I trace the change of atmosphere around DRM (and I don't write about FLOSS-related websites here, they have unchanged opinion since the appearance of the whole thing). Not more than a year ago I thought that DRM-like solutions will be finally implemented and the user would have no choice different from not buying the equipment at all.
And now? Jobs writes against DRM, in fact. That caused criticism from the media industry, of course. The question, about the costs and benefits of DRM and if it makes sense to implement it at all, has appeared in the places I have not expected. That's definitely positive.
The context of the media-related discussion is the ease to crack HD DVD and Blu-Ray. That issue is a clear example of one major vulnerability the systems have: key distribution. The ones leaked can be, theoretically, blocked, but what if it happens in a case of popular hardware? Imagine hardware sold in milions of copies (quite possible, in fact). Will the producer risk unhappiness of the clients and the need to change at least a part of firmware for all of them? It's also interesting to compare the costs of development of those solutions and the time it took to break them. The question is, was there a better way to spend all that money?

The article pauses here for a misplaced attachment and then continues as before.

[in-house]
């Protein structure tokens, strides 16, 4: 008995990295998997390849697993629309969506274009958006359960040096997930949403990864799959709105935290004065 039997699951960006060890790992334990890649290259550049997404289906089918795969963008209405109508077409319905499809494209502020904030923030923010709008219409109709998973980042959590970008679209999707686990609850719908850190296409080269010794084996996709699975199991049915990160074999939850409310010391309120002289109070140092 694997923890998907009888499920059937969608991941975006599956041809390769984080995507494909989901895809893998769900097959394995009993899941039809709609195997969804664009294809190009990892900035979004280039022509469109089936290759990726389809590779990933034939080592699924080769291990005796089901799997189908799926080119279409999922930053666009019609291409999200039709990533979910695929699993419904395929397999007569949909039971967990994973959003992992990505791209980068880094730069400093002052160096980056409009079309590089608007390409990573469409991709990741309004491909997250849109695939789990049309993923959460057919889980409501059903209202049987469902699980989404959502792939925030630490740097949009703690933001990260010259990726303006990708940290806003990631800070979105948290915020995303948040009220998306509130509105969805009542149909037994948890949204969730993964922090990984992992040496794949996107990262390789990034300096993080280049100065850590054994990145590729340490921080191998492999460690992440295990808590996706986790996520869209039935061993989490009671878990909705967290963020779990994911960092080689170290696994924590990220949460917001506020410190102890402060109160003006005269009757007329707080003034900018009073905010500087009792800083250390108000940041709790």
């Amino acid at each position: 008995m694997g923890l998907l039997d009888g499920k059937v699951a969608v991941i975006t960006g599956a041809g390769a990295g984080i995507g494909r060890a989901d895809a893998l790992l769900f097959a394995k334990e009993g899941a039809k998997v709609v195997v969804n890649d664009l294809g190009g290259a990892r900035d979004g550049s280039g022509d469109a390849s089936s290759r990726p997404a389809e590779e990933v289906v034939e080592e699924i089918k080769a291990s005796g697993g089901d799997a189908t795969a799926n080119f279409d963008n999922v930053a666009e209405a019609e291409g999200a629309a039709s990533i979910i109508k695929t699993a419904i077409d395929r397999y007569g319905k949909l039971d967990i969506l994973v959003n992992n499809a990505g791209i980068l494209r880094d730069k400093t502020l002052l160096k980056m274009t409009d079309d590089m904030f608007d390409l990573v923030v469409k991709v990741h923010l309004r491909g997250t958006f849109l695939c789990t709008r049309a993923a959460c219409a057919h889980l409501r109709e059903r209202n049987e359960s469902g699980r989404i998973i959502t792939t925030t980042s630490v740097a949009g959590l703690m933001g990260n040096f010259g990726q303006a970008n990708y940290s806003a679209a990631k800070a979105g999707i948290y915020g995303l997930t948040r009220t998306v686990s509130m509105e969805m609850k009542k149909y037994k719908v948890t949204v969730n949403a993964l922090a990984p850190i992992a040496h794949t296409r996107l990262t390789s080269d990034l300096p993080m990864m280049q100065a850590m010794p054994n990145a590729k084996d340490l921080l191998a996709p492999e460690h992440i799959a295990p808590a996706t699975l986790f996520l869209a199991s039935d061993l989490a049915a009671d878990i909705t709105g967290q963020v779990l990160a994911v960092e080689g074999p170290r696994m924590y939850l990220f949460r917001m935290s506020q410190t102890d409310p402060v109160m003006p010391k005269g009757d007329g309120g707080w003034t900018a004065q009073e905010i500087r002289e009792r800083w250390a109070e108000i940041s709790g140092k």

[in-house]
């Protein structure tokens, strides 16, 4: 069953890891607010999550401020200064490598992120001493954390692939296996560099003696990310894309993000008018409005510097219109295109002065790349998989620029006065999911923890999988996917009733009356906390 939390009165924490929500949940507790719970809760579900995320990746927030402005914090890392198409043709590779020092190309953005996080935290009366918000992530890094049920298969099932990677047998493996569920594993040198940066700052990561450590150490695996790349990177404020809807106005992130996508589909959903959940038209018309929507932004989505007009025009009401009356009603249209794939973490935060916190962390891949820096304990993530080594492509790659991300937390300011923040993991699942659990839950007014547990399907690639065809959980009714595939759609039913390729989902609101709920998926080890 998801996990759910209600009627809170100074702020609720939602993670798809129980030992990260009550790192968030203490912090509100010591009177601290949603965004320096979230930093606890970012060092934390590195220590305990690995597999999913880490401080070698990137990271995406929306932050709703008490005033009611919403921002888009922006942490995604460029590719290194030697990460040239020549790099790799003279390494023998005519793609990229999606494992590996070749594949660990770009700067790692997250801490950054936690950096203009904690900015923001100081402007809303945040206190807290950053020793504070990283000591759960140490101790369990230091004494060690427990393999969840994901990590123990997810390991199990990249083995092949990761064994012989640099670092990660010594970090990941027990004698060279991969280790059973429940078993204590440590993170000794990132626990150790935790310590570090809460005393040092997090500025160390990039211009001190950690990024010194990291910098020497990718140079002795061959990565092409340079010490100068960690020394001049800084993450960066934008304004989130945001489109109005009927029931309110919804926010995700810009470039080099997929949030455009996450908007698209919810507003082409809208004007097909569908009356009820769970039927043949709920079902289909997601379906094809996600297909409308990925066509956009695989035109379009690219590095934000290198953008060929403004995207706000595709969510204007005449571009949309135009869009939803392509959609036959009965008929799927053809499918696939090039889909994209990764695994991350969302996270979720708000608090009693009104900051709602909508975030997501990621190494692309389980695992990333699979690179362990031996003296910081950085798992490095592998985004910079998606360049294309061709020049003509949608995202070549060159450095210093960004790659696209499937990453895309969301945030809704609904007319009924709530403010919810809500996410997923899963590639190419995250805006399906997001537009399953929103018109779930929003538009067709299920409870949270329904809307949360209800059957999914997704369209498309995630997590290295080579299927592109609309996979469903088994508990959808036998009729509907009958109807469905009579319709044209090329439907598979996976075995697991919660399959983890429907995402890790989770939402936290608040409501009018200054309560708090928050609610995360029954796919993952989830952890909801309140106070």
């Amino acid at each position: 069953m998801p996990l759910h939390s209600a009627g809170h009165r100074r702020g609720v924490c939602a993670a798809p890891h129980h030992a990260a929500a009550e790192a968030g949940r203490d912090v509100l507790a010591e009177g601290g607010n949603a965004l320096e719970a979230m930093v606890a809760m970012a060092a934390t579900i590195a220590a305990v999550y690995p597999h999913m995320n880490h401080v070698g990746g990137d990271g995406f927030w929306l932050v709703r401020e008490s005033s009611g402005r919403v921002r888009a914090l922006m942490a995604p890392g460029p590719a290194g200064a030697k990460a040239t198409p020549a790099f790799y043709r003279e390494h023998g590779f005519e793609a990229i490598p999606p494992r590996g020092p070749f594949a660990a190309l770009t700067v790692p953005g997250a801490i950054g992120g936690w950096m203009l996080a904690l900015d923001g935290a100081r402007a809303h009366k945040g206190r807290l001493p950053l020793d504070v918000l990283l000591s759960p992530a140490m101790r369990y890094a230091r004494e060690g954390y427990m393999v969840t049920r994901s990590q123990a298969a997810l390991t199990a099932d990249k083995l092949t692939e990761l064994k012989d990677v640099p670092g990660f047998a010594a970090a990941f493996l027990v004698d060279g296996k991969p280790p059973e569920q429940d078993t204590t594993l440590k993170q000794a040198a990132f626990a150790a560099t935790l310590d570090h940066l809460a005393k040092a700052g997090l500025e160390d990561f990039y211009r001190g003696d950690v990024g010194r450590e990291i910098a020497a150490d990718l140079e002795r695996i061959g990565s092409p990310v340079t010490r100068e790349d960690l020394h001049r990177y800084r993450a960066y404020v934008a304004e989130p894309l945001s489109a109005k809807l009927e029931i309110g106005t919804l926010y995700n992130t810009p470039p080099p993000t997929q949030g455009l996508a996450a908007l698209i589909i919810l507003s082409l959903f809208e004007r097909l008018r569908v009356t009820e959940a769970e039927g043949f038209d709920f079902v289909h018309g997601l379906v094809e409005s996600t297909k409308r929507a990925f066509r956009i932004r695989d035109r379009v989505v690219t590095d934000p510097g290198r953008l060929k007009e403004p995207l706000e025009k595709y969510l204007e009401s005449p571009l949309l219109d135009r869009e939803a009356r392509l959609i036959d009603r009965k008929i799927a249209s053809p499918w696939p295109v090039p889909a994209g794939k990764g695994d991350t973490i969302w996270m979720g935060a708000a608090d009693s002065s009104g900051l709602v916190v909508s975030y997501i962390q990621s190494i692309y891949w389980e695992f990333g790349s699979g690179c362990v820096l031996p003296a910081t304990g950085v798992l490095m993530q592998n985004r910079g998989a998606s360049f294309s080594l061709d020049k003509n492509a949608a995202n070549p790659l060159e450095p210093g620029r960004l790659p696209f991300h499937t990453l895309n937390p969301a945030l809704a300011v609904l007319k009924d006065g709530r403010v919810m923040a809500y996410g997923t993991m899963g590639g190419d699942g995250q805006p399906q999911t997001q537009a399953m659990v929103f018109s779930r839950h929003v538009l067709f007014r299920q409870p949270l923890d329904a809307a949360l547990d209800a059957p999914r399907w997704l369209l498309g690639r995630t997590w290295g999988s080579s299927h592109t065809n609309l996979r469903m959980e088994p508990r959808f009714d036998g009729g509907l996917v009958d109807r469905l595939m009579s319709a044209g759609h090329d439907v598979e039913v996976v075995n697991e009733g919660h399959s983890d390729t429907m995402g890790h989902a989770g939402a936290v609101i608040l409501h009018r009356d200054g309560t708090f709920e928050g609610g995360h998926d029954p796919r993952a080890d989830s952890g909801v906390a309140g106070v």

Another news is that there's now an OS with heavy DRM build-in. It will show how much it affects usability. First reviews seem to be rather negative...
So why the title 'DRM: a few years earlier'? The DRM issue is not yet solved and it's flowing. I think that from the perspective of the next 10 years we will consider current times as the moment when the whole thing was decided. Ans what will the decision be? I'm quite optimistic. I think that some kind of DRM will survive, but only for limited uses, not the popular market.